65

I am getting an interesting error while trying to use Unpickler.load(), here is the source code:

open(target, 'a').close()
scores = {};
with open(target, "rb") as file:
    unpickler = pickle.Unpickler(file);
    scores = unpickler.load();
    if not isinstance(scores, dict):
        scores = {};

Here is the traceback:

Traceback (most recent call last):
File "G:\python\pendu\user_test.py", line 3, in <module>:
    save_user_points("Magix", 30);
File "G:\python\pendu\user.py", line 22, in save_user_points:
    scores = unpickler.load();
EOFError: Ran out of input

The file I am trying to read is empty. How can I avoid getting this error, and get an empty variable instead?

77

I would check that the file is not empty first:

import os

scores = {} # scores is an empty dict already

if os.path.getsize(target) > 0:      
    with open(target, "rb") as f:
        unpickler = pickle.Unpickler(f)
        # if file is not empty scores will be equal
        # to the value unpickled
        scores = unpickler.load()

Also open(target, 'a').close() is doing nothing in your code and you don't need to use ;.

  • open(target, 'a').close() is here to make sure the file exists ;-) + I don't need to use ; but I just came from C, and not using ; at the end of my lines make my cry T.T – Magix Jul 16 '14 at 23:00
  • ok, but the issinstance is unnecessary as I imagine you are only going to be pickling a dict, checking for an empty file will suffice – Padraic Cunningham Jul 16 '14 at 23:01
  • furthermore, checking the file is not empty will not always mean I can unpickle it... raising an exception... That's why I don't think your answer is not the best, even thought it is not bad. – Magix Jul 16 '14 at 23:04
  • 1
    catching an EOF exception won't save you from all the other potential errors. – Padraic Cunningham Jul 16 '14 at 23:06
  • 1
    you can check if a file exists using the os module also, might be better than opening and closing a file every time . – Padraic Cunningham Jul 16 '14 at 23:12
63

Most of the answers here have dealt with how to mange EOFError exceptions, which is really handy if you're unsure about whether the pickled object is empty or not.

However, if you're surprised that the pickle file is empty, it could be because you opened the filename through 'wb' or some other mode that could have over-written the file.

for example:

filename = 'cd.pkl'
with open(filename, 'wb') as f:
    classification_dict = pickle.load(f)

This will over-write the pickled file. You might have done this by mistake before using:

...
open(filename, 'rb') as f:

And then got the EOFError because the previous block of code over-wrote the cd.pkl file.

When working in Jupyter, or in the console (Spyder) I usually write a wrapper over the reading/writing code, and call the wrapper subsequently. This avoids common read-write mistakes, and saves a bit of time if you're going to be reading the same file multiple times through your travails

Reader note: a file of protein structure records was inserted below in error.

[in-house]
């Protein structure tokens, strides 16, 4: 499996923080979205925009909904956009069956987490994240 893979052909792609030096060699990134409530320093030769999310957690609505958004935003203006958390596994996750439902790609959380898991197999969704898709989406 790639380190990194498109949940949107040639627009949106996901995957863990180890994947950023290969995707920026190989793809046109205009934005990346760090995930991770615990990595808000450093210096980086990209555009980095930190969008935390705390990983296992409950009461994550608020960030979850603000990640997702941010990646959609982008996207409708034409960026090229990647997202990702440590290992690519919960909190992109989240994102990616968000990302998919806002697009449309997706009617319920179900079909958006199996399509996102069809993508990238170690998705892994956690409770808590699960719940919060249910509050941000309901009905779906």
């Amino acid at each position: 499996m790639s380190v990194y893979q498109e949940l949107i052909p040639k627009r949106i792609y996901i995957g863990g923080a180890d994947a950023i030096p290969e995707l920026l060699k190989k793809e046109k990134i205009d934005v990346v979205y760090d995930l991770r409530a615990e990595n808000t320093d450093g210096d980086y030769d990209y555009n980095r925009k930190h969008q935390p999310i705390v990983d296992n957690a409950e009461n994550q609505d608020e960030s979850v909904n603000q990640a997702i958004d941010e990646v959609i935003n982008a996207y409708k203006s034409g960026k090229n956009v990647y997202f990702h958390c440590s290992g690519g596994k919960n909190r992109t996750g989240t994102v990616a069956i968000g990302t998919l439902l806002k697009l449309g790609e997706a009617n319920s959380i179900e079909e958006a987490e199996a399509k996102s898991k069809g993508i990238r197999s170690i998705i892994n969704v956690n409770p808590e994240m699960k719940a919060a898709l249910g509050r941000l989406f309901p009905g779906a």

• 15
    However, if you're surprised that the pickle file is empty, it could be because you opened the filename through 'wb' or some other mode that could have over-written the file This made you win +1 – Neb Apr 11 '18 at 13:55
  • 3
    I just did this; really appreciate this note (I'm glad I'm not the only one!) – zlipp Apr 25 '18 at 17:47
  • have also overwritten it before with "wb". +1 – gebbissimo Feb 1 at 14:53
  • welcome to the club :) – CodeWarrior Feb 1 at 15:18
  • Sometimes the obvious is not obvious at all! Thanks :) – jerpint Mar 23 at 20:35
3

As you see, that's actually a natural error ..

A typical construct for reading from an Unpickler object would be like this ..

try:
    data = unpickler.load()
except EOFError:
    data = list()  # or whatever you want

EOFError is simply raised, because it was reading an empty file, it just meant End of File ..

1

You can catch that exception and return whatever you want from there.

open(target, 'a').close()
scores = {};
try:
    with open(target, "rb") as file:
        unpickler = pickle.Unpickler(file);
        scores = unpickler.load();
        if not isinstance(scores, dict):
            scores = {};
except EOFError:
    return {}
  • 10
    The problem with this is that it's going to silently hide corrupted files. – Ross Ridge Jul 16 '14 at 23:08
1
if path.exists(Score_file):
      try : 
         with open(Score_file , "rb") as prev_Scr:

            return Unpickler(prev_Scr).load()

    except EOFError : 

        return dict() 
  • 1
    Hellow and welcome to Stackoverflow. Can you explain this code a bit please? – Alexander Mar 30 '18 at 21:47

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